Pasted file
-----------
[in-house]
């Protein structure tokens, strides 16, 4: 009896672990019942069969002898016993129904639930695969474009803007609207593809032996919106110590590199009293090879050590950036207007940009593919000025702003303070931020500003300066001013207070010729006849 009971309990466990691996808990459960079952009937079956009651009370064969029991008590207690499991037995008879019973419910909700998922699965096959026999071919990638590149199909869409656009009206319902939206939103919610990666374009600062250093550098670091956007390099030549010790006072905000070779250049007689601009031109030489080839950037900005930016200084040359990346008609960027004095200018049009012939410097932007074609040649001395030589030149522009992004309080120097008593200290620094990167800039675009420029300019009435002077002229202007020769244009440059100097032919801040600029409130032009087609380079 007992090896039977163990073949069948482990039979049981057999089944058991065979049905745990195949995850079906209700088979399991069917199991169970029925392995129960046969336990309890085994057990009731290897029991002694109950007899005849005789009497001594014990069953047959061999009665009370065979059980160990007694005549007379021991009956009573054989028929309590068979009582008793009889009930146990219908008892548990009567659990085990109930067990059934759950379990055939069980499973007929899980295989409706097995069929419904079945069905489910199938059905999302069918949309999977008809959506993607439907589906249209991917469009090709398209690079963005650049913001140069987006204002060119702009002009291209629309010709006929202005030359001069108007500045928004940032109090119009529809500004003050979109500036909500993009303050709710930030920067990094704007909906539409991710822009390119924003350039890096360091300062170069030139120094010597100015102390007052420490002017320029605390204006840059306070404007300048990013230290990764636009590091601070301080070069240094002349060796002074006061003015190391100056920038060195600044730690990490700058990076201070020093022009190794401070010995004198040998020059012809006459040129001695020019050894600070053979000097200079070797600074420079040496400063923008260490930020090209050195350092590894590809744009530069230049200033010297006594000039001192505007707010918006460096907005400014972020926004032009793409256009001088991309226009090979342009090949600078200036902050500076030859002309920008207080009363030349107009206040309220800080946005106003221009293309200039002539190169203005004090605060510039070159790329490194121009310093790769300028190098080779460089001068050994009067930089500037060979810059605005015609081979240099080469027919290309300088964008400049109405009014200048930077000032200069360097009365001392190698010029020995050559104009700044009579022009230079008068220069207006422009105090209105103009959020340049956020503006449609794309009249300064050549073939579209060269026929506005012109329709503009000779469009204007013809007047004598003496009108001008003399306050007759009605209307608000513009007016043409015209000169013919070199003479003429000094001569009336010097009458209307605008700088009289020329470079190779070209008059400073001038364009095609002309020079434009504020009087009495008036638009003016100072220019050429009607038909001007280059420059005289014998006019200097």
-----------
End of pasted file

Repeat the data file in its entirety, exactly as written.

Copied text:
[in-house]
């Protein structure tokens, strides 16, 4: 009896672990019942069969002898016993129904639930695969474009803007609207593809032996919106110590590199009293090879050590950036207007940009593919000025702003303070931020500003300066001013207070010729006849 009971309990466990691996808990459960079952009937079956009651009370064969029991008590207690499991037995008879019973419910909700998922699965096959026999071919990638590149199909869409656009009206319902939206939103919610990666374009600062250093550098670091956007390099030549010790006072905000070779250049007689601009031109030489080839950037900005930016200084040359990346008609960027004095200018049009012939410097932007074609040649001395030589030149522009992004309080120097008593200290620094990167800039675009420029300019009435002077002229202007020769244009440059100097032919801040600029409130032009087609380079 007992090896039977163990073949069948482990039979049981057999089944058991065979049905745990195949995850079906209700088979399991069917199991169970029925392995129960046969336990309890085994057990009731290897029991002694109950007899005849005789009497001594014990069953047959061999009665009370065979059980160990007694005549007379021991009956009573054989028929309590068979009582008793009889009930146990219908008892548990009567659990085990109930067990059934759950379990055939069980499973007929899980295989409706097995069929419904079945069905489910199938059905999302069918949309999977008809959506993607439907589906249209991917469009090709398209690079963005650049913001140069987006204002060119702009002009291209629309010709006929202005030359001069108007500045928004940032109090119009529809500004003050979109500036909500993009303050709710930030920067990094704007909906539409991710822009390119924003350039890096360091300062170069030139120094010597100015102390007052420490002017320029605390204006840059306070404007300048990013230290990764636009590091601070301080070069240094002349060796002074006061003015190391100056920038060195600044730690990490700058990076201070020093022009190794401070010995004198040998020059012809006459040129001695020019050894600070053979000097200079070797600074420079040496400063923008260490930020090209050195350092590894590809744009530069230049200033010297006594000039001192505007707010918006460096907005400014972020926004032009793409256009001088991309226009090979342009090949600078200036902050500076030859002309920008207080009363030349107009206040309220800080946005106003221009293309200039002539190169203005004090605060510039070159790329490194121009310093790769300028190098080779460089001068050994009067930089500037060979810059605005015609081979240099080469027919290309300088964008400049109405009014200048930077000032200069360097009365001392190698010029020995050559104009700044009579022009230079008068220069207006422009105090209105103009959020340049956020503006449609794309009249300064050549073939579209060269026929506005012109329709503009000779469009204007013809007047004598003496009108001008003399306050007759009605209307608000513009007016043409015209000169013919070199003479003429000094001569009336010097009458209307605008700088009289020329470079190779070209008059400073001038364009095609002309020079434009504020009087009495008036638009003016100072220019050429009607038909001007280059420059005289014998006019200097």